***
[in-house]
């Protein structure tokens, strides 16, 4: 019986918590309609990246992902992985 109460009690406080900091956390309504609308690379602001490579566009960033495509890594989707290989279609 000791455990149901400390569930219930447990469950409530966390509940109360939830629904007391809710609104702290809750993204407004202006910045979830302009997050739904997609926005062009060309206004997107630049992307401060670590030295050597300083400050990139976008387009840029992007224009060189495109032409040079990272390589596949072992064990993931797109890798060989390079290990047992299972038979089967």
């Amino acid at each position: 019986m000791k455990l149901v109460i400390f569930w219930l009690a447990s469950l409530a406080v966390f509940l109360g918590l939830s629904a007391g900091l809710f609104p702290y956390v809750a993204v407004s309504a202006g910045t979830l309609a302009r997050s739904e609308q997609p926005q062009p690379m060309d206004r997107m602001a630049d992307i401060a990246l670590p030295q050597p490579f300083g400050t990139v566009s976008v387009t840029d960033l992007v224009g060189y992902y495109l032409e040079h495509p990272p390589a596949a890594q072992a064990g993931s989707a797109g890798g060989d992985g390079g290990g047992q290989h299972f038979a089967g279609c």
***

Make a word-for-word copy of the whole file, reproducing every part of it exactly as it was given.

[in-house]
């Protein structure tokens, strides 16, 4: 019986918590309609990246992902992985 109460009690406080900091956390309504609308690379602001490579566009960033495509890594989707290989279609 000791455990149901400390569930219930447990469950409530966390509940109360939830629904007391809710609104702290809750993204407004202006910045979830302009997050739904997609926005062009060309206004997107630049992307401060670590030295050597300083400050990139976008387009840029992007224009060189495109032409040079990272390589596949072992064990993931797109890798060989390079290990047992299972038979089967």
């Amino acid at each position: 019986m000791k455990l149901v109460i400390f569930w219930l009690a447990s469950l409530a406080v966390f509940l109360g918590l939830s629904a007391g900091l809710f609104p702290y956390v809750a993204v407004s309504a202006g910045t979830l309609a302009r997050s739904e609308q997609p926005q062009p690379m060309d206004r997107m602001a630049d992307i401060a990246l670590p030295q050597p490579f300083g400050t990139v566009s976008v387009t840029d960033l992007v224009g060189y992902y495109l032409e040079h495509p990272p390589a596949a890594q072992a064990g993931s989707a797109g890798g060989d992985g390079g290990g047992q290989h299972f038979a089967g279609c």